The Digital Jepson Manual

The Digital Jepson Manual: Vascular Plants of California, Second Edition, Thoroughly Revised and Expanded

Bruce G. Baldwin Convening Editor
Douglas H. Goldman
David J. Keil
Robert Patterson
Thomas J. Rosatti
Dieter H. Wilken
Jeffrey Greenhouse
Staci Markos
Richard L. Moe
Scott Simono
Margriet Wetherwax
Linda Ann Vorobik Principal Illustrator
Copyright Date: 2012
Edition: 2
Pages: 1600
https://www.jstor.org/stable/10.1525/j.ctt1pn9sv
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  • Book Info
    The Digital Jepson Manual
    Book Description:

    The second edition ofThe Jepson Manualthoroughly updates this acclaimed work, the single most comprehensive resource on California's amazingly diverse flora.The Jepson Manual,second edition, integrates the latest science with the results of intensive fieldwork, institutional collaboration, and efforts of hundreds of contributing authors into an essential reference on California's native and naturalized vascular plants. The second edition includes treatments of many newly described or discovered taxa and recently introduced plants, and reflects major improvements to plant taxonomy from phylogenetic studies. Nearly two-thirds of the 7,600 species, subspecies, and varieties the volume describes are now illustrated with diagnostic drawings. Geographic distributions, elevation ranges, flowering times, nomenclature, and the status of non-natives and native taxa of special concern have all been updated throughout. This edition also allows for identification of 240 alien taxa that are not fully naturalized but sometimes encountered. A new chapter on geologic, climatic, and vegetation history of California is also featured.

    eISBN: 978-0-520-95137-2
    Subjects: Botany & Plant Sciences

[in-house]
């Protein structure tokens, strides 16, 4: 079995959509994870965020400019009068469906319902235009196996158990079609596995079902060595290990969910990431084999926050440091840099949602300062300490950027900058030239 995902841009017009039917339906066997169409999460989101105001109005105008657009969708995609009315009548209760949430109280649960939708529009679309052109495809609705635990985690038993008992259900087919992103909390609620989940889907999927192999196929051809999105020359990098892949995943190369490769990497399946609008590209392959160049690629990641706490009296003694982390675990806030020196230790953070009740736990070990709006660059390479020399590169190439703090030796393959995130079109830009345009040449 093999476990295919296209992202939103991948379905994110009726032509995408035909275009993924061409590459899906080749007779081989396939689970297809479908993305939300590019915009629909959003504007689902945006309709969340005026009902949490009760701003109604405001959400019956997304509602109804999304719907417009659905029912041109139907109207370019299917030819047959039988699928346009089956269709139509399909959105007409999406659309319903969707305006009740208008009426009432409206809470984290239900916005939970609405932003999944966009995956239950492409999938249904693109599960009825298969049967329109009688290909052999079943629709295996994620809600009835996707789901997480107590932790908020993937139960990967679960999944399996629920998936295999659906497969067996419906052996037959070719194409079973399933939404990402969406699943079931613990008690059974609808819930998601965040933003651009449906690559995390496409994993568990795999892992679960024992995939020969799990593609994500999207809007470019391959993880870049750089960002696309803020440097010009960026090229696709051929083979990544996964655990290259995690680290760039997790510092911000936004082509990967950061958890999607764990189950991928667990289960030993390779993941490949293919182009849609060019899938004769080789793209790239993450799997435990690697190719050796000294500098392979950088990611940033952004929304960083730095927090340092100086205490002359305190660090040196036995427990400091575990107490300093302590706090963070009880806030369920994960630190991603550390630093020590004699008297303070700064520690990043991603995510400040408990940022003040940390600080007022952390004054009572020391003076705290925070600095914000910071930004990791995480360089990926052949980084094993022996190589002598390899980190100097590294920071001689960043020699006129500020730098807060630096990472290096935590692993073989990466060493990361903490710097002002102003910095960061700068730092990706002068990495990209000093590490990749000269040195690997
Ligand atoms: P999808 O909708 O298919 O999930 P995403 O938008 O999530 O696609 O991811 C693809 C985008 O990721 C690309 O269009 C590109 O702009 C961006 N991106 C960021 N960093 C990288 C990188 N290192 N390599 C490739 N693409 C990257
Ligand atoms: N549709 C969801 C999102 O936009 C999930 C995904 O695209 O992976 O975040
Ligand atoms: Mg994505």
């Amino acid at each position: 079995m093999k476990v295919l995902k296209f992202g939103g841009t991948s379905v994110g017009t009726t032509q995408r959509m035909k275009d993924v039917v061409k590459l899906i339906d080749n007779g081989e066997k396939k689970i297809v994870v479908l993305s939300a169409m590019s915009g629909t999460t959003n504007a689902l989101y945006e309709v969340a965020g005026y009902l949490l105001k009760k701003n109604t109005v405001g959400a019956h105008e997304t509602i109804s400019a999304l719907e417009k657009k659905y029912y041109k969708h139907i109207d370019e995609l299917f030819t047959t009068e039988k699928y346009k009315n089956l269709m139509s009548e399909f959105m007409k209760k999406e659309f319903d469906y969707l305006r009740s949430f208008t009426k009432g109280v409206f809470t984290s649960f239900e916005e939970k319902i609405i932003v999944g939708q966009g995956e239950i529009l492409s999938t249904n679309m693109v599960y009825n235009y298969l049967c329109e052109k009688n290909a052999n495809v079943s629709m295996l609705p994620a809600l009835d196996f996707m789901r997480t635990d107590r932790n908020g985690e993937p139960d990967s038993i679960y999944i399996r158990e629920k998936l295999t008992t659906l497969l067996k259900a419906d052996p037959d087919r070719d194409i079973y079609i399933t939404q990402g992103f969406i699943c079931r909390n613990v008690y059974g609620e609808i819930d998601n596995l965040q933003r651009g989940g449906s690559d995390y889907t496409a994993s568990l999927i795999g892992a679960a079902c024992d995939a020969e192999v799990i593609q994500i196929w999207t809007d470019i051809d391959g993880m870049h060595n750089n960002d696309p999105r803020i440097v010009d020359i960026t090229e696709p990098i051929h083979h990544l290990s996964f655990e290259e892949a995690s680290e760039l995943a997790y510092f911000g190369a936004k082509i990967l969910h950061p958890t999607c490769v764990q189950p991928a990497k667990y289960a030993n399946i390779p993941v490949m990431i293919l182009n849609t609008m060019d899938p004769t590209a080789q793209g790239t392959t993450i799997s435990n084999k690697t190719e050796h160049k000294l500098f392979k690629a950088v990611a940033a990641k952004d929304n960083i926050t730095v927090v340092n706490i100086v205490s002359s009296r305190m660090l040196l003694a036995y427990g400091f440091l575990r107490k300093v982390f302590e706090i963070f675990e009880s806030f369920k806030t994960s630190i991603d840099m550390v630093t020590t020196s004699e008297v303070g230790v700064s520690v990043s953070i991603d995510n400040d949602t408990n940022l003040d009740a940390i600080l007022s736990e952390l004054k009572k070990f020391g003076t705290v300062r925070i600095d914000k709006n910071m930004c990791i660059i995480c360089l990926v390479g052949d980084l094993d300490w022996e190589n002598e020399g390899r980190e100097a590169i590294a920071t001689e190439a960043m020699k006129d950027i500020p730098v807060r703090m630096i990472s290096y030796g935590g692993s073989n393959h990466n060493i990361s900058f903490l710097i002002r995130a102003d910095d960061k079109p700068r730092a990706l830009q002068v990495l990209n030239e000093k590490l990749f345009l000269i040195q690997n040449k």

Table of Contents

  1. Front Matter
    (pp. i-x)
  2. Table of Contents
    (pp. xi-xi)
  3. PREFACE
    (pp. xiii-xiv)
  4. ACKNOWLEDGMENTS
    (pp. xv-xvi)
  5. AUTHORS CONTRIBUTING TO THE JEPSON MANUAL, SECOND EDITION
    (pp. xvii-xxii)
  6. Introduction
    • PHILOSOPHY
      (pp. 1-2)

      In the years since publication ofThe Jepson Manual: Higher Plants of California, orTJM(1993), the study of evolutionary relationships and classification (systematics) has undergone revolutionary change, with rapid innovations in molecular biology, evolutionary methods and philosophy, and computer technology. Those changes have allowed for rapid progress in resolving evolutionary relationships (phylogeny) at deep- and fine-scale levels of divergence, with much focus on California’s vascular plants. At the same time, botanists have been targeting under-collected areas of California with high potential for harboring new diversity (e.g., on unusual soils, such as serpentine), aided by the rise of electronic databases...

    • CONVENTIONS USED IN THE JEPSON MANUAL, SECOND EDITION
      (pp. 3-12)

      Producing a field-portable manual on the California flora that is accessible to a wide audience requires balancing somewhat competing interests. For example, if technical terms are reduced in the interest of user-friendliness, more words are generally necessary to convey descriptive information and the book must be larger. In part to balance the increase in new plant taxa for California,The Jepson Manual, Second Edition(TJM 2) includes more technical terms — about 100 additional glossary entries — than were included inThe Jepson Manual, orTJM(1993), and has continued other space-saving conventions (also see Glossary introduction). These other conventions...